U.K. Economy Tipped Into Recession as 2023 Ended

Britain’s economy sank into a recession at the end of last year, capping off a year of economic strain in which interest rates were pushed to their highest level in a decade and a half to stamp out high inflation.

Gross domestic product in October to December contracted 0.3 percent from the previous quarter, when the economy shrank 0.1 percent, the Office for National Statistics said on Thursday. Weak retail sales, a fall in restaurant and other food services, and a drop in housing construction all weighed on Britain’s economy, the statistics agency said.

Britain’s prime minister, Rishi Sunak, pledged to expand the economy last year as one of five promises he wanted voters to judge him by. Instead, the economy slipped into a recession. (Two consecutive quarters of economic decline are commonly considered a recession, though other factors such as the depth of decline and job losses are also important considerations.) Overall, in 2023 the economy grew just 0.1 percent from 2022.

While Thursday’s data is subject to revision as more information about the economy is collected, it paints a picture that Britain, like the eurozone, has been experiencing little or no growth for much of the past year. By some measures, this weak data can be seen optimistically. Europe’s economies, including Britain, have proved more resilient than expected, averting the more dire recession warnings of early 2023.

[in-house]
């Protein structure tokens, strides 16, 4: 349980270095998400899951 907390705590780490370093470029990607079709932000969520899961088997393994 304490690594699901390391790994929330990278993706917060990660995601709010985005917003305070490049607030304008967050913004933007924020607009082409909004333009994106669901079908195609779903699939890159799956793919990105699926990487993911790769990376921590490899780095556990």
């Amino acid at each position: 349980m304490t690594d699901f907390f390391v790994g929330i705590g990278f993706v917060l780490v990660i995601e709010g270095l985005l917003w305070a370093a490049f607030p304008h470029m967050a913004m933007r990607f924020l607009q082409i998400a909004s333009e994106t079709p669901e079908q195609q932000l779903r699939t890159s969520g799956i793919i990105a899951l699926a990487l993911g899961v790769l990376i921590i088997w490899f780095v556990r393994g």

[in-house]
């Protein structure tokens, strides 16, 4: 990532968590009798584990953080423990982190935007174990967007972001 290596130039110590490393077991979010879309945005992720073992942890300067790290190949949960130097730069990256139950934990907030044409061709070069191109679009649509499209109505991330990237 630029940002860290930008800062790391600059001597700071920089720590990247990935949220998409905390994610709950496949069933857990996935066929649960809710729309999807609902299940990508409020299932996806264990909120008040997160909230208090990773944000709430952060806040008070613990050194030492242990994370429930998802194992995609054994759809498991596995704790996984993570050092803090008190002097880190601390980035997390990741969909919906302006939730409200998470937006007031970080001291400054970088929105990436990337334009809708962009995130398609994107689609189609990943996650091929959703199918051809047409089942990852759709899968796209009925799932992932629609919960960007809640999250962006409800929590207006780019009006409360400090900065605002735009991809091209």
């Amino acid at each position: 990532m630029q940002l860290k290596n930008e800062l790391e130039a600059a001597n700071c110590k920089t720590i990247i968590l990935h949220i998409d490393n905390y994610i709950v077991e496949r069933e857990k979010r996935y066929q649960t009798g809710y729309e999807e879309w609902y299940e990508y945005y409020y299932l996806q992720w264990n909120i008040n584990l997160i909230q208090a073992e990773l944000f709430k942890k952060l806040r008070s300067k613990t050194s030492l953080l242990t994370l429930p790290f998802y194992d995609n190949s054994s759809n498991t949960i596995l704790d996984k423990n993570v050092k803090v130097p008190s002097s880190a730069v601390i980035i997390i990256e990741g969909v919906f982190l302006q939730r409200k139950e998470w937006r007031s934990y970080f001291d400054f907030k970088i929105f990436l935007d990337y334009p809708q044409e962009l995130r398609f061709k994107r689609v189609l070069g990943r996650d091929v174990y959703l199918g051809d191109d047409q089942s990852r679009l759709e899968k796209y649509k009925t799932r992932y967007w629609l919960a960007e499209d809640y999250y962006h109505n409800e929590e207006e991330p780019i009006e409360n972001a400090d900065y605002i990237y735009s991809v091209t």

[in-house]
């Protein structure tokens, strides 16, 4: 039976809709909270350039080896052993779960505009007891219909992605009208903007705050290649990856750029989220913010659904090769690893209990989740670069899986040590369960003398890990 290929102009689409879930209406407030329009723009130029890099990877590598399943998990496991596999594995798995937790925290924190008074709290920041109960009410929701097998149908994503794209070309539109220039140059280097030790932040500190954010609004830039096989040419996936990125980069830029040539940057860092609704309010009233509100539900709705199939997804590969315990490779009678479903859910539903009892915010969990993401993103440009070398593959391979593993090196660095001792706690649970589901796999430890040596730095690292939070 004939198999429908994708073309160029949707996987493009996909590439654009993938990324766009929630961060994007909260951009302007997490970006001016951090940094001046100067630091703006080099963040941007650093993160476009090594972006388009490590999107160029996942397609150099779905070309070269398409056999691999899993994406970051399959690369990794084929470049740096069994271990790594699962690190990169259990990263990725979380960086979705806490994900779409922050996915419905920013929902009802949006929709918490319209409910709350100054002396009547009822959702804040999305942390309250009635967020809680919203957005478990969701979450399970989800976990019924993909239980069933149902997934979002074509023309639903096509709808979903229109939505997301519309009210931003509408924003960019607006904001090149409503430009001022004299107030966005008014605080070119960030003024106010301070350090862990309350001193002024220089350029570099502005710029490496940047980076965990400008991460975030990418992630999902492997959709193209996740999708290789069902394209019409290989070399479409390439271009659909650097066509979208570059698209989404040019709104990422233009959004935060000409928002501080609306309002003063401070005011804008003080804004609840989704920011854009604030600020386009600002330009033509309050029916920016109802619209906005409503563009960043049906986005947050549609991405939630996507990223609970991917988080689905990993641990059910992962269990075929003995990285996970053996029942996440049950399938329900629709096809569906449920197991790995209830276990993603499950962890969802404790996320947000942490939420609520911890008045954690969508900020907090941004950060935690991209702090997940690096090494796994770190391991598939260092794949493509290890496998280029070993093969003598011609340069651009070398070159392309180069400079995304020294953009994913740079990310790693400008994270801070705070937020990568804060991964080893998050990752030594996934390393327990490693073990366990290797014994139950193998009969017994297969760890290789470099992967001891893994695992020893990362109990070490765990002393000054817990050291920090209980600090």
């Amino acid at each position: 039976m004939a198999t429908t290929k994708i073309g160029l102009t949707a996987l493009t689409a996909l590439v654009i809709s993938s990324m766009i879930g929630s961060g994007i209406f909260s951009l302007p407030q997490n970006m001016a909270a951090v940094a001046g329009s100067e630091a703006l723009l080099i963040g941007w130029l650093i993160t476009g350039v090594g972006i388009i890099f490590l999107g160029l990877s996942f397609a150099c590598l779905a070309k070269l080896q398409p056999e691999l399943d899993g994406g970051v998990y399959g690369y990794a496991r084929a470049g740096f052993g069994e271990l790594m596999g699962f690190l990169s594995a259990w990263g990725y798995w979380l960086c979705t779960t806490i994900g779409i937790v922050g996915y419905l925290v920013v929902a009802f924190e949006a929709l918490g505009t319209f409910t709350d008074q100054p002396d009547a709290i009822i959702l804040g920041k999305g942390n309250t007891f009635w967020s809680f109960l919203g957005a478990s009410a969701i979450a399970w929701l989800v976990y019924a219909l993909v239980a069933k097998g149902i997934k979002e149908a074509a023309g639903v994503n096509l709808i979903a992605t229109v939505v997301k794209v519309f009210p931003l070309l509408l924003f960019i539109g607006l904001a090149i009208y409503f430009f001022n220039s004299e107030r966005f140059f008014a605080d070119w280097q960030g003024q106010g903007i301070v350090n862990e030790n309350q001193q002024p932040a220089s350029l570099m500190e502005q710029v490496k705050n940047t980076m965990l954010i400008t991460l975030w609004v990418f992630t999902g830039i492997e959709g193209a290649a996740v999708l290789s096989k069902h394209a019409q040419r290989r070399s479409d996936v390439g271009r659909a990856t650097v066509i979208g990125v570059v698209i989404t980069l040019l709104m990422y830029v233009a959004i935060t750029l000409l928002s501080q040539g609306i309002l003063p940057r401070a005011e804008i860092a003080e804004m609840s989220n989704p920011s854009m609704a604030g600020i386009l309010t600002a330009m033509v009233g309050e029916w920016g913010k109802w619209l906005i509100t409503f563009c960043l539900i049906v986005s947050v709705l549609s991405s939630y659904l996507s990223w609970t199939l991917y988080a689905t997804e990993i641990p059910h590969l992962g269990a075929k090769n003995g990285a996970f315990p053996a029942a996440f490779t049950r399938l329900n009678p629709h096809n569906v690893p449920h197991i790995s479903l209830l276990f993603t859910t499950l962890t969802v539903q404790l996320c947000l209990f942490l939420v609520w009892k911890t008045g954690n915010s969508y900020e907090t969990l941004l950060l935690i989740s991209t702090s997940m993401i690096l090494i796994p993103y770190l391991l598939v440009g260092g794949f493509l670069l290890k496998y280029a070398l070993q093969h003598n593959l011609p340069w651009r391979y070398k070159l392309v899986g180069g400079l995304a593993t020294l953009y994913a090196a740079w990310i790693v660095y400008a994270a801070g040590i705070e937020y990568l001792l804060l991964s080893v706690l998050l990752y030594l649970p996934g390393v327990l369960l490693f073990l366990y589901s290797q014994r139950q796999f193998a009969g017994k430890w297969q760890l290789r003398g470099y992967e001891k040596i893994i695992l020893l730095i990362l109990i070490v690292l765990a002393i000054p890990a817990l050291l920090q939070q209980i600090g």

The lackluster economy has still proved challenging for the households and businesses contending with relatively high costs and rising loan repayments. And it’s in contrast to the United States, where economic growth has surged, with the economies on either side of the Atlantic diverging as they try to put the recent bout of high inflation firmly in the past.

Thursday’s G.D.P. data was the last of three key reports about the British economy published this week. On Tuesday, the nation’s statistics office reintroduced official estimates for unemployment and other labor market measures after a four-month hiatus because of difficulties collecting data. They showed that the labor market was tighter than previously thought, with the unemployment rate at 3.8 percent at the end of last year. Wage growth was about 6 percent.


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